The story of Jesus healing the man born blind suggests that the most serious kind of blindness is not physical blindness but blindness to the unmanageable generosity of God, and that the locus of Divine activity is to be found not in quibbling and wrangling over who’s a true believer, who’s in and who’s out, but where something redemptive is happening, where someone is given eyes to see what she has never perceived before, where new life and rejuvenation overflow.
And so if we’re trying to identify where the Spirit, the giver of Life, is having an effect, we might do well to keep our eyes peeled for wherever astonishingly vibrant life is manifest.
Clayton (Peg Leg) Bates was an African American tap dancer who died in his 90’s; his obituary notice mentioned the following:
“Mr. Bates lost his leg at age 12 in an accident at a cottonseed-gin mill where he worked. He had been dancing for his own pleasure from the age of 5…(he said) ‘After losing the leg, for some unknown reason, I still wanted to dance…at first, I was walking around on crutches, and I started making musical rhythm.’
He began dancing again after his uncle whittled him a wooden leg. (He said) ‘See, I did not realize the importance of losing a leg…I thought it was just like stubbing my toe and knocking off a toenail that was going to grow back.’
Mr. Bates went on to become one of the most popular tap dancers in the nation, an irrepressible performer who was as much acclaimed by his fellow dancers as by his audience…he mastered a variety of styles and pyrotechnical flourishes, reinventing everything for a wooden leg whose half-rubber, half-leather tip gave Mr. Bates’ tapping an unusually deep and resonant sound.
‘….I’m into rhythm and I’m into novelty,’ (he said)….’I’m into doing things that it looks almost impossible to do.’ One reason he had mastered so many styles, he said, was to surpass two-legged dancers, adding that he often did….
Mr. Bates performed frequently for the disabled, first in the 1940’s in Army and Navy hospitals. He would imitate a dive bomber, leaping high into the air and coming down on his wooden leg, and then tell the applauding soldiers and sailors that with that kind of encouragement he would be happy to break his other leg. After all, he told his cheering audiences, he had more legs in his dressing room. There were 13, one to match each of his suits. After his retirement from the stage in 1989, Mr. Bates continued to perform for the handicapped, as well as children and the elderly.”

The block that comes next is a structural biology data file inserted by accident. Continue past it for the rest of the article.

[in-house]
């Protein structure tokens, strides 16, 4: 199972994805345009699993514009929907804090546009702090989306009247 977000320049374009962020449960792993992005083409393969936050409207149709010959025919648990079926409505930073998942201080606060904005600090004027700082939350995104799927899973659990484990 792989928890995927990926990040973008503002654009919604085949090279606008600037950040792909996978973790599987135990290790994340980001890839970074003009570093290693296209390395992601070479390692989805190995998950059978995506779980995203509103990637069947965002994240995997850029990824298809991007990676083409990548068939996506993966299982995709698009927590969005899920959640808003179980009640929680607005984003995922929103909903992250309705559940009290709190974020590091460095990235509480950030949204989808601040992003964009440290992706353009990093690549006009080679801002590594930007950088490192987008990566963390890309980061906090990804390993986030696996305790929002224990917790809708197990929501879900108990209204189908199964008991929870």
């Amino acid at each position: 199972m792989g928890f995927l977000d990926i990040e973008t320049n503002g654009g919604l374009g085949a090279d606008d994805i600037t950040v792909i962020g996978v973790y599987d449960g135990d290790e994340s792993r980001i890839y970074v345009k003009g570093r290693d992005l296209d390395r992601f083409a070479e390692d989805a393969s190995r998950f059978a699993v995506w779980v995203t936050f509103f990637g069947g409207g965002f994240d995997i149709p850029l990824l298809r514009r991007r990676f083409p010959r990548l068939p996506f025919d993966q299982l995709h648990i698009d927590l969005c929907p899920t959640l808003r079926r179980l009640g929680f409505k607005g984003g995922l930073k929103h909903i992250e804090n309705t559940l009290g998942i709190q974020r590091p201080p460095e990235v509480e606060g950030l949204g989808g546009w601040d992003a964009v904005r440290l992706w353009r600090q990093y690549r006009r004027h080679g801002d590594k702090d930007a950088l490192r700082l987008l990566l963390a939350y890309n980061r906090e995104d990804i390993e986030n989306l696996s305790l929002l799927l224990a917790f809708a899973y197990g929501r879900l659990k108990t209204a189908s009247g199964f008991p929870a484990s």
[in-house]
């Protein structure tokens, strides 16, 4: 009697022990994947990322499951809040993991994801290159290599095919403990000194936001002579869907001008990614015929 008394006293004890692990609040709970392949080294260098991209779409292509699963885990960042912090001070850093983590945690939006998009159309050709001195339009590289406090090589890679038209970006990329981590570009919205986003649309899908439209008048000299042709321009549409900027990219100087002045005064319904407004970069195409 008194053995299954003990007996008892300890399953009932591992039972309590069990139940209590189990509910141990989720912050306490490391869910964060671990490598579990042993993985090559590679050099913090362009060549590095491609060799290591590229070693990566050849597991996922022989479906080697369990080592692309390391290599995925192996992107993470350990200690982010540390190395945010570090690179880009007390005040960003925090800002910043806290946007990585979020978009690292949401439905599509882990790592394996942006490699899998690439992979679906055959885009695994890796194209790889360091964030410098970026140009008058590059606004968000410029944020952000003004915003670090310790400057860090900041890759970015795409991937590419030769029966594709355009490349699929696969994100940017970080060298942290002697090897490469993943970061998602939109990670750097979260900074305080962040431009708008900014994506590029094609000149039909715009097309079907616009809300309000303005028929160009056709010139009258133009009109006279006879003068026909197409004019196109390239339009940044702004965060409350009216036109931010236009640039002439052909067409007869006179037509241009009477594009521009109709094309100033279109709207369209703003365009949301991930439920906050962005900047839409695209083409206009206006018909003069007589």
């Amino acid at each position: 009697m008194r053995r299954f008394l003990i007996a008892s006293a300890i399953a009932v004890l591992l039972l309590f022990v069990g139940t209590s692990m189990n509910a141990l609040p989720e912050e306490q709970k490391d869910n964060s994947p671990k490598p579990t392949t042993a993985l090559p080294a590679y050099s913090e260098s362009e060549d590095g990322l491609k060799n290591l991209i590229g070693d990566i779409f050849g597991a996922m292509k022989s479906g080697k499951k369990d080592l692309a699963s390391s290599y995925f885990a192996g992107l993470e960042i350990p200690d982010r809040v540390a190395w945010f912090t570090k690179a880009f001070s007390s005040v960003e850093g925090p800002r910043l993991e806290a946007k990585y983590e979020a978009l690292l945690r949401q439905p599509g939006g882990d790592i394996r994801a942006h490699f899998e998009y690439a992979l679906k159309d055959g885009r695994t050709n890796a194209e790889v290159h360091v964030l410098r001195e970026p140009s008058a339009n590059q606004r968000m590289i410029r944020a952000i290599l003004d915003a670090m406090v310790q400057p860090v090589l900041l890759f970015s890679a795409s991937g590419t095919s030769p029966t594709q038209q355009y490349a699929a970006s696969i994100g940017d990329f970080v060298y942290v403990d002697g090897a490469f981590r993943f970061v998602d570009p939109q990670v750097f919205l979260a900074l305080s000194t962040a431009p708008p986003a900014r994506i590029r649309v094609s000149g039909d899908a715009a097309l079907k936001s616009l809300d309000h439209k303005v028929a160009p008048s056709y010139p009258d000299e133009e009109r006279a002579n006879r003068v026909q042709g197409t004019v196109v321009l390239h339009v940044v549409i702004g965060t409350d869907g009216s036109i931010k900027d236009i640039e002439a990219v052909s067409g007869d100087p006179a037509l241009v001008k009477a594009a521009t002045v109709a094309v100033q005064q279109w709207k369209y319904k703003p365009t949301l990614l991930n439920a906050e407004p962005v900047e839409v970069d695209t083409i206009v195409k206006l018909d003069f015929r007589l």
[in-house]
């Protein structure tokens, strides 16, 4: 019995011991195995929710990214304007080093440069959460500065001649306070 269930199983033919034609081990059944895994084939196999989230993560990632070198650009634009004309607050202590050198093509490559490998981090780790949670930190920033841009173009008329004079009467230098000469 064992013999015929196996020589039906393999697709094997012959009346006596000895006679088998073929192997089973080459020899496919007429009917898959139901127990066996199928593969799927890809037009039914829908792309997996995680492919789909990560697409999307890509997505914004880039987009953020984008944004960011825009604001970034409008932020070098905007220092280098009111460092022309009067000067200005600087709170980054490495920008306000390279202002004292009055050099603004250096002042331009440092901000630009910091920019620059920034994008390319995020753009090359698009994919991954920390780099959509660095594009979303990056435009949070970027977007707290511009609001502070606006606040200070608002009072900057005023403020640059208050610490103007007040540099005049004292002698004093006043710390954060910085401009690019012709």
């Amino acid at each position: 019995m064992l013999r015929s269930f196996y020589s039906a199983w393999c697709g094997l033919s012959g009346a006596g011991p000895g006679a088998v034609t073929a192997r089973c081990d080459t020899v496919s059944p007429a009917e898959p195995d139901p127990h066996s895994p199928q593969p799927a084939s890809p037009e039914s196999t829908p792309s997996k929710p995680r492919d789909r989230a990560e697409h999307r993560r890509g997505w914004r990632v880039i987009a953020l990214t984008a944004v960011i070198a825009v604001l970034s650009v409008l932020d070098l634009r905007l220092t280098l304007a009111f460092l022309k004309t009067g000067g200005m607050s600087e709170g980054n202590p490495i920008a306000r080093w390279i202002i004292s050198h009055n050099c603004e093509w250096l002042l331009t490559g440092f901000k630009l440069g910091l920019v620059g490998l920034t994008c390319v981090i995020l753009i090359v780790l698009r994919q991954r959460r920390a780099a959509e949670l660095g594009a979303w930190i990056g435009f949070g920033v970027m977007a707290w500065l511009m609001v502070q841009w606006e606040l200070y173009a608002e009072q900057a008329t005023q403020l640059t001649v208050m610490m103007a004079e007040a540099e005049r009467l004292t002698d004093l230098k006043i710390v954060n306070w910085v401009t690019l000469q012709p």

Mr. Bates’ story is one of those living parables that invites us to open ourselves wide to the Spirit, the Giver of Life, to take the plunge and throw ourselves into the great swirling dance of creation rather than sit on our hands hoping that no one is going to drag us out onto the floor which, I have to admit, was exactly my attitude during those awful junior high mixers.
The Giver of Life enables us to bear the impossible and, in spite of everything, to utter this heartfelt prayer: “Thank you, thank you, thank you!”
Wouldn’t it be something if our observance of Lent inspired us to become a little braver, a little outrageous, a little more generous, a little more playful and free-wheeling, a little more attentive to the infinite mystery of creation, a little more receptive to new life-giving possibilities which are even now knocking at our door?
That would be a Lent to remember, wouldn’t it?
Back in the early 90’s, the jazz singer Shirley Horn released a CD called “Here’s to Life” which I would propose as an alternative to Ms. Lee’s “Is This All There Is?”.
The title song by Artie Butler and Phyllis Molinary contains these lyrics which I gratefully borrow for my Lenten toast to you:
“…who knows what tomorrow brings or takes away
as long as I’m still in the game, I want to play
for laughs, for life, for love.
So here’s to life and all the joy it brings.
Here’s to life, the dreamers and their dreams.
May all your storms be weathered,
And all that’s good get better.
Here’s to life, here’s to love, here’s to you.” Amen.
The Rev. Robert Dwight
Christ Episcopal Church
March 2, 2008